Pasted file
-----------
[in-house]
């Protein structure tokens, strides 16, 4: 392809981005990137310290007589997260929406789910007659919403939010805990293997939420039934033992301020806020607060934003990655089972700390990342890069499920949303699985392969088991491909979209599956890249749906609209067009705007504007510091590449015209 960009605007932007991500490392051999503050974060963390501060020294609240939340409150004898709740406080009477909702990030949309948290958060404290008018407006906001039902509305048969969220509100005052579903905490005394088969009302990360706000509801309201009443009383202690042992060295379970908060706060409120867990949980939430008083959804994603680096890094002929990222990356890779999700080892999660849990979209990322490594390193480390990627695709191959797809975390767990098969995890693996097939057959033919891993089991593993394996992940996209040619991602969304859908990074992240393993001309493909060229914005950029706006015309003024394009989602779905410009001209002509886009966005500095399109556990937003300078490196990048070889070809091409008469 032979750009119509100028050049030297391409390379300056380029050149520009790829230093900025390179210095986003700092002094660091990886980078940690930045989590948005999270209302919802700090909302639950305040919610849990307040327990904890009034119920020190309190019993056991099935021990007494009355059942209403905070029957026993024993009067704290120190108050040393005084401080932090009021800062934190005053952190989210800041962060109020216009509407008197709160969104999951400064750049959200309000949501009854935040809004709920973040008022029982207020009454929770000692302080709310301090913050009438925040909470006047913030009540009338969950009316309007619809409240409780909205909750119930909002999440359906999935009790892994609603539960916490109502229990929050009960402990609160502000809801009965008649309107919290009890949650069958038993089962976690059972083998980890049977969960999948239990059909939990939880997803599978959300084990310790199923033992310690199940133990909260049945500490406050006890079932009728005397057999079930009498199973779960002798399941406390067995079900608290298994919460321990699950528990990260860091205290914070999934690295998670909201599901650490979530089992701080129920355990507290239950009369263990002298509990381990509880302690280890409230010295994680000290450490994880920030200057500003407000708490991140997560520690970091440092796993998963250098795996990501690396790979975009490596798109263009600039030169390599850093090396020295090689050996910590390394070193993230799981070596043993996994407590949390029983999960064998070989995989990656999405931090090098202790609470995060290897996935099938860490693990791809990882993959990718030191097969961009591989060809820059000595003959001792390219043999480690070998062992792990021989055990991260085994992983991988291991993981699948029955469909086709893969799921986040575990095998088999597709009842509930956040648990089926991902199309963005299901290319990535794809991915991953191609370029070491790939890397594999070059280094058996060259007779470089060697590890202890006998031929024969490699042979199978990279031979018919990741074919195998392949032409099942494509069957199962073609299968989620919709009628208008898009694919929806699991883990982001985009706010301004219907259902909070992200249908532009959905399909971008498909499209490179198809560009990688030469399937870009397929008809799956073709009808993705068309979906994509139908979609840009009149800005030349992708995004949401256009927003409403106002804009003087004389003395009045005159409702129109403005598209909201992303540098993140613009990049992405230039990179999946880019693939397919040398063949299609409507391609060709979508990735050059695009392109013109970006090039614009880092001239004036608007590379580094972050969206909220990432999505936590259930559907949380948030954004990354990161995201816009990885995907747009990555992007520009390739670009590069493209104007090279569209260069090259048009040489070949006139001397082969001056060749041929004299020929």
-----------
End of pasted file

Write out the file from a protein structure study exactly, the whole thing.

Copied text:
[in-house]
């Protein structure tokens, strides 16, 4: 392809981005990137310290007589997260929406789910007659919403939010805990293997939420039934033992301020806020607060934003990655089972700390990342890069499920949303699985392969088991491909979209599956890249749906609209067009705007504007510091590449015209 960009605007932007991500490392051999503050974060963390501060020294609240939340409150004898709740406080009477909702990030949309948290958060404290008018407006906001039902509305048969969220509100005052579903905490005394088969009302990360706000509801309201009443009383202690042992060295379970908060706060409120867990949980939430008083959804994603680096890094002929990222990356890779999700080892999660849990979209990322490594390193480390990627695709191959797809975390767990098969995890693996097939057959033919891993089991593993394996992940996209040619991602969304859908990074992240393993001309493909060229914005950029706006015309003024394009989602779905410009001209002509886009966005500095399109556990937003300078490196990048070889070809091409008469 032979750009119509100028050049030297391409390379300056380029050149520009790829230093900025390179210095986003700092002094660091990886980078940690930045989590948005999270209302919802700090909302639950305040919610849990307040327990904890009034119920020190309190019993056991099935021990007494009355059942209403905070029957026993024993009067704290120190108050040393005084401080932090009021800062934190005053952190989210800041962060109020216009509407008197709160969104999951400064750049959200309000949501009854935040809004709920973040008022029982207020009454929770000692302080709310301090913050009438925040909470006047913030009540009338969950009316309007619809409240409780909205909750119930909002999440359906999935009790892994609603539960916490109502229990929050009960402990609160502000809801009965008649309107919290009890949650069958038993089962976690059972083998980890049977969960999948239990059909939990939880997803599978959300084990310790199923033992310690199940133990909260049945500490406050006890079932009728005397057999079930009498199973779960002798399941406390067995079900608290298994919460321990699950528990990260860091205290914070999934690295998670909201599901650490979530089992701080129920355990507290239950009369263990002298509990381990509880302690280890409230010295994680000290450490994880920030200057500003407000708490991140997560520690970091440092796993998963250098795996990501690396790979975009490596798109263009600039030169390599850093090396020295090689050996910590390394070193993230799981070596043993996994407590949390029983999960064998070989995989990656999405931090090098202790609470995060290897996935099938860490693990791809990882993959990718030191097969961009591989060809820059000595003959001792390219043999480690070998062992792990021989055990991260085994992983991988291991993981699948029955469909086709893969799921986040575990095998088999597709009842509930956040648990089926991902199309963005299901290319990535794809991915991953191609370029070491790939890397594999070059280094058996060259007779470089060697590890202890006998031929024969490699042979199978990279031979018919990741074919195998392949032409099942494509069957199962073609299968989620919709009628208008898009694919929806699991883990982001985009706010301004219907259902909070992200249908532009959905399909971008498909499209490179198809560009990688030469399937870009397929008809799956073709009808993705068309979906994509139908979609840009009149800005030349992708995004949401256009927003409403106002804009003087004389003395009045005159409702129109403005598209909201992303540098993140613009990049992405230039990179999946880019693939397919040398063949299609409507391609060709979508990735050059695009392109013109970006090039614009880092001239004036608007590379580094972050969206909220990432999505936590259930559907949380948030954004990354990161995201816009990885995907747009990555992007520009390739670009590069493209104007090279569209260069090259048009040489070949006139001397082969001056060749041929004299020929």